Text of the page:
Instead of banging their heads against the same old wall, the Vimeo team realized that they could serve creators even more effectively by pivoting to be a technology platform. At the root of it, the need people had was to be able to create and monetize high-quality video content. They figured out that although the YouTube model is one way to address that need, it’s not the only way.

person standing at fork in the road in the woods

If Vimeo had stuck its head in the sand and insisted on pushing forward as a content platform, it would have missed the opportunity to be a leading B2B video software service.

Read next: Customer Focused Product Management: A Winning Business Strategy

Lesson 2: Listen to the market

Video is the future. It’s the most consumed online media, and there’s an ever-increasing need for professional-quality video. The problem is that even though everyone is competing with professional-quality production teams, not everyone has the resources to hire one. Vimeo found the sweet spot of helping people become better at making videos, without having to commit to hours of building expertise.

Its tools even the playing field, making video creation more accessible and user-friendly. Every decision Vimeo makes is based on its clients’ needs. That includes its big pivot to SaaS, and every decision they’ve made since then. This is a winning strategy because video isn’t going away anytime soon, and its creator-focus is making it a go-to solution for a ubiquitous problem.

Although Vimeo did sacrifice being the closest competitor to YouTube, they prioritized listening to the market and consumers and are adding more value now because of it.

Check out: How to Make Fantastic Product Videos Your Audience Will Love

Lesson 3: Not all is lost

When you give up on an old strategy, you don’t have to scrap everything and start over. Although being a content platform didn’t work out long-term, Vimeo’s history gives it an edge. The company gained name recognition, as well as deep and abiding relationships with creators.

When creating tools for content creation, it knew what it was doing because it had years of previous experience listening to creators. Its current solution is both deep and broad, flexible and complex: the kind of solution only Vimeo could have built. And it’s able to do it because of the company history, not despite it.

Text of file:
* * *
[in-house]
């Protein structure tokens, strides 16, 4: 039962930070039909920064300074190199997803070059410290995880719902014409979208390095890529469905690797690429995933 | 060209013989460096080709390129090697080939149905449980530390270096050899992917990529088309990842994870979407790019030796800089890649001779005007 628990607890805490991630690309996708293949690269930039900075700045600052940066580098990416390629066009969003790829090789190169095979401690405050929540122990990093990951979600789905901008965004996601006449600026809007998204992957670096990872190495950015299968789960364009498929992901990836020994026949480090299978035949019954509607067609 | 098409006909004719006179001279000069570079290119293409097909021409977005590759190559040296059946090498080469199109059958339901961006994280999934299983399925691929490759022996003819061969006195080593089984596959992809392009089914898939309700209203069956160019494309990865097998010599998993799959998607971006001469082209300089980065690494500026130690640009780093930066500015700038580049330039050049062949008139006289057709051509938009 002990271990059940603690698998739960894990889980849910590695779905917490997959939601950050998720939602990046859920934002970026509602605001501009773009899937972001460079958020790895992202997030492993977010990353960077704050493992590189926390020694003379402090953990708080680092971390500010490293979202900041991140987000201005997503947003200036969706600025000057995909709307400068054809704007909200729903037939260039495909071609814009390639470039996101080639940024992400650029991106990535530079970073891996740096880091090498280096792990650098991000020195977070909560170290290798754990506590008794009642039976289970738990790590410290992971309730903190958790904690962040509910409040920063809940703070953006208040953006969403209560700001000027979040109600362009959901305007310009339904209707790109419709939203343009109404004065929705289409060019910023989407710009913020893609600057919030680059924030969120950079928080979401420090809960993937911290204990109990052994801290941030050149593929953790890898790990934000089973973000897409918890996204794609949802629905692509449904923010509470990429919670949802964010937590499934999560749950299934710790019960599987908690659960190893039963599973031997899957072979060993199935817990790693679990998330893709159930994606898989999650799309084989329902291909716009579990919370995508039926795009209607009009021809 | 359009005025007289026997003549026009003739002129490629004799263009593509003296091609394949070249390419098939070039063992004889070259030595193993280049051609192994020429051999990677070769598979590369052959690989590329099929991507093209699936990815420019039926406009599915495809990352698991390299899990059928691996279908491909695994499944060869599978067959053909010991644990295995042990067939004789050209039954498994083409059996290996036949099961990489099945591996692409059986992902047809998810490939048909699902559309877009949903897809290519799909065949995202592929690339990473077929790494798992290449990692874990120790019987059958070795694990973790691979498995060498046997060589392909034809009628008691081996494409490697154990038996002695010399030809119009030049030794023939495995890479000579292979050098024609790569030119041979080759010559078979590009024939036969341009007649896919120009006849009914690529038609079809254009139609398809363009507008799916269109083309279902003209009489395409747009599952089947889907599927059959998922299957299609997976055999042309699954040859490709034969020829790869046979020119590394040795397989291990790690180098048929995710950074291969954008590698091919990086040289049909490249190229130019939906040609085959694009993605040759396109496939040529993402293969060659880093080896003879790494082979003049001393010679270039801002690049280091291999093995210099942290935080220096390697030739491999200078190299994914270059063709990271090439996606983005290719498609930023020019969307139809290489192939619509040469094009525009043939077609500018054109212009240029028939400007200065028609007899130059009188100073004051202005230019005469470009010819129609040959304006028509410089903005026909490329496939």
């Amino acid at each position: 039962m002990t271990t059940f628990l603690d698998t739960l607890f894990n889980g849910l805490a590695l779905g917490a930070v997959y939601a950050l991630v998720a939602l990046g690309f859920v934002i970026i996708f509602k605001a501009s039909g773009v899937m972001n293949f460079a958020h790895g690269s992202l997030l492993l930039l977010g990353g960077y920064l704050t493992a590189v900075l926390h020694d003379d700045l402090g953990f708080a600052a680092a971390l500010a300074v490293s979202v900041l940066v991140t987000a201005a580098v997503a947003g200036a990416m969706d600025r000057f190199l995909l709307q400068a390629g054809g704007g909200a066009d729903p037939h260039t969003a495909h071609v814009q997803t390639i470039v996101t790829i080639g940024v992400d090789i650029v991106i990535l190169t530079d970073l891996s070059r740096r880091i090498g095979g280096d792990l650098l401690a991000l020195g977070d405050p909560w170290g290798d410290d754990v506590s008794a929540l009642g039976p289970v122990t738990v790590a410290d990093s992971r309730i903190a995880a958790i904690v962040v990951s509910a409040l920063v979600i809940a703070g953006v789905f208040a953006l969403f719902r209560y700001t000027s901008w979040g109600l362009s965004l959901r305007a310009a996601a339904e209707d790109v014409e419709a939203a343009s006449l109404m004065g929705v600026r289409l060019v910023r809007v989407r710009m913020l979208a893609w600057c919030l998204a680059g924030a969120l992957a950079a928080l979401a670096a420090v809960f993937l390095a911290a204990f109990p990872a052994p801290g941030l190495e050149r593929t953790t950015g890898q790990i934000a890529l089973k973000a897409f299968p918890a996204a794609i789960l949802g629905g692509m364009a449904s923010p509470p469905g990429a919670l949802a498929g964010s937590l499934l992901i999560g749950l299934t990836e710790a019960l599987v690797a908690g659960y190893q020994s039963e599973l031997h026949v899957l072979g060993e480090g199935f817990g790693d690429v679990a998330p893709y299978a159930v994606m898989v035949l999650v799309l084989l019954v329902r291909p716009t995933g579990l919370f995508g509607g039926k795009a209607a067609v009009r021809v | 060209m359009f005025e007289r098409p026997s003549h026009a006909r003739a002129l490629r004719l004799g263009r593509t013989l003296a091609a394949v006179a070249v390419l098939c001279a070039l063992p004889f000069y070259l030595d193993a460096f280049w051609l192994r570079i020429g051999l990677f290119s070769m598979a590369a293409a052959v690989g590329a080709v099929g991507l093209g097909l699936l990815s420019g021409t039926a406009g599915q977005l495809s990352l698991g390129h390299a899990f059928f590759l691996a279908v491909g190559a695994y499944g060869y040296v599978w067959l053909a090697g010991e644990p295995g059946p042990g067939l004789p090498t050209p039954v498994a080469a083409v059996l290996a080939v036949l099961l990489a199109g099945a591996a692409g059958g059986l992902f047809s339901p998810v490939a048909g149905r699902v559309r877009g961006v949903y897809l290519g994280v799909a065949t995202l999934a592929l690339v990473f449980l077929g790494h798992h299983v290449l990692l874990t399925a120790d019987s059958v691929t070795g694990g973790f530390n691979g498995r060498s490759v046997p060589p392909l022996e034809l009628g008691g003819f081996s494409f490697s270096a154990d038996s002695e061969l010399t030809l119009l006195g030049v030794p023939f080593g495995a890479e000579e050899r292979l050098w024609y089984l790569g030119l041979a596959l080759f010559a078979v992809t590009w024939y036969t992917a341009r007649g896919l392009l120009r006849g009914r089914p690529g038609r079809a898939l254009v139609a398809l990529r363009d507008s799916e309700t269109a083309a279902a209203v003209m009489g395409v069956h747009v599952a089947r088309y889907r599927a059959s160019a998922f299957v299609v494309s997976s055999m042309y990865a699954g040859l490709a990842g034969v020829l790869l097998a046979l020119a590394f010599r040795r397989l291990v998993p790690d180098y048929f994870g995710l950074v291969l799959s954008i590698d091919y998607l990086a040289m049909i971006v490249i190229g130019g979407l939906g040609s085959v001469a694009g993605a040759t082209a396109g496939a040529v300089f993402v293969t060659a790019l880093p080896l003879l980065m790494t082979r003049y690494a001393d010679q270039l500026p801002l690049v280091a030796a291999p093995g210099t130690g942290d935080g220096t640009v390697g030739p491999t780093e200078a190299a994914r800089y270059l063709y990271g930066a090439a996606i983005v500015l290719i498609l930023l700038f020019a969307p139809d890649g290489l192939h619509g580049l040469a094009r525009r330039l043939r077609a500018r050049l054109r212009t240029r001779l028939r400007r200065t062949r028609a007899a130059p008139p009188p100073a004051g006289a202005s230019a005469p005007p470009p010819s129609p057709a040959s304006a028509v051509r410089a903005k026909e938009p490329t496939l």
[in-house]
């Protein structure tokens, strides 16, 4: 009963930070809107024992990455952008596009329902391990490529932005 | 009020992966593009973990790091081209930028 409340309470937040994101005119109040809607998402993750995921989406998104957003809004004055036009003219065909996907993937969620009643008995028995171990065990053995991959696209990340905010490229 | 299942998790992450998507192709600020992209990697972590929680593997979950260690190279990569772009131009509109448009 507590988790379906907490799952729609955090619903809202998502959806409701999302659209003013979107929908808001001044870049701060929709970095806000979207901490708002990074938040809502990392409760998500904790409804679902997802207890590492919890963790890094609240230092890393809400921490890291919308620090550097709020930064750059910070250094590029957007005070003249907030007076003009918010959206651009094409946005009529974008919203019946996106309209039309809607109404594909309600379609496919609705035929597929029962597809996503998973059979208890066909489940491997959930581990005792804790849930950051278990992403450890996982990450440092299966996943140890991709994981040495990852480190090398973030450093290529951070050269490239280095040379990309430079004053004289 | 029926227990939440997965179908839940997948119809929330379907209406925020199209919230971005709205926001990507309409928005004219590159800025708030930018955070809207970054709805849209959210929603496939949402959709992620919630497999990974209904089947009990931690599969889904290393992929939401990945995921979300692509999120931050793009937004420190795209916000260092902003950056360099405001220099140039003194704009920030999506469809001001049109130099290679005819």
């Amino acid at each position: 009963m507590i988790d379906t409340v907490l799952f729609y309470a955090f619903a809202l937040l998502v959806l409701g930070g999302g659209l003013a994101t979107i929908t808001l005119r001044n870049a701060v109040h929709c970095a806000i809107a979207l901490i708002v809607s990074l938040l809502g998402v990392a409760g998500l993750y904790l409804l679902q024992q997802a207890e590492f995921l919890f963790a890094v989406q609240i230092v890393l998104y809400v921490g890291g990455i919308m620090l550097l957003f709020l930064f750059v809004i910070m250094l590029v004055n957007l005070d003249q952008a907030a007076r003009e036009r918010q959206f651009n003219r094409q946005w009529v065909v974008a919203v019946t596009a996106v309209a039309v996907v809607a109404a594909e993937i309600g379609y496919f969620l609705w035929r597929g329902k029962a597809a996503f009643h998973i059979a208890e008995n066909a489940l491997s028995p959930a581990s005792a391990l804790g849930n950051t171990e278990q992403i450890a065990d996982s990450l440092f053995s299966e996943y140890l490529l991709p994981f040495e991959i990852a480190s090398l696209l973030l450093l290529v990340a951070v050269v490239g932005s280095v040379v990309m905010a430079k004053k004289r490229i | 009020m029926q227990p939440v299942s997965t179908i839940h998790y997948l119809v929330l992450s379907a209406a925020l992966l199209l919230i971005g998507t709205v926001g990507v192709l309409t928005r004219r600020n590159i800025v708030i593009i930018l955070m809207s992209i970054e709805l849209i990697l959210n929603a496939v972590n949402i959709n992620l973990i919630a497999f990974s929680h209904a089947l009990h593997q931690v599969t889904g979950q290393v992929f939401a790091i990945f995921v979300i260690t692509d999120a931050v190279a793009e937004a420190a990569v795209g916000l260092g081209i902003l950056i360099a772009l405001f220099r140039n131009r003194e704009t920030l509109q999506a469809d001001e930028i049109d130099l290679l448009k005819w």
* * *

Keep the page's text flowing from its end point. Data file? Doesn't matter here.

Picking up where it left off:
Snap

Though still widely known for Snapchat, in recent years Snap has made big steps to create an entire ecosystem of ecommerce, communication, and VR.

connected metal pieces in web

It has been acquiring AR research labs and secretly working on a number of VR offerings in their “Snap Lab”. The fashion world features heavily in Snap’s ongoing plans as it partners with brands including Farfetch and Prada to create try-on filters and even sell clothes in-app. For now, it allows users to try on simple items like purses and shoes, but moving forward it plans to deliver 3D full-body tracking.

Read next: The Product Manager’s Role in Digital Transformation

Snap created virtual shared spaces through their Collected Lenses feature, where users can join each other and interact in the same virtual room, feeding into its plan to position Snapchat as a virtual permanent storefront. During the pandemic, IKEA even created an AR escape room that encouraged users to interact with IKEA items as part of the escape tasks.

And, significantly, Snap is a major player in the race to build AR glasses. Now on its fourth generation, Spectacles are the first AR glasses that overlay digital content on the physical world, beating competitors like Google and Apple to the chase. 

Here are some key takeaways from Snap’s rise and fall (and rise again):

Lesson 1: Fail on purpose

Do you know what’s more embarrassing than failing publicly? Doing it twice. In 2018, articles titled “Is Snapchat Dead??” piled up across the internet. As far as the cool teens of the world were concerned, Snapchat was not doing so hot as a social media platform, and as far as everyone in Silicon Valley was concerned, the company was overly ambitious in its attempts to be a VR company.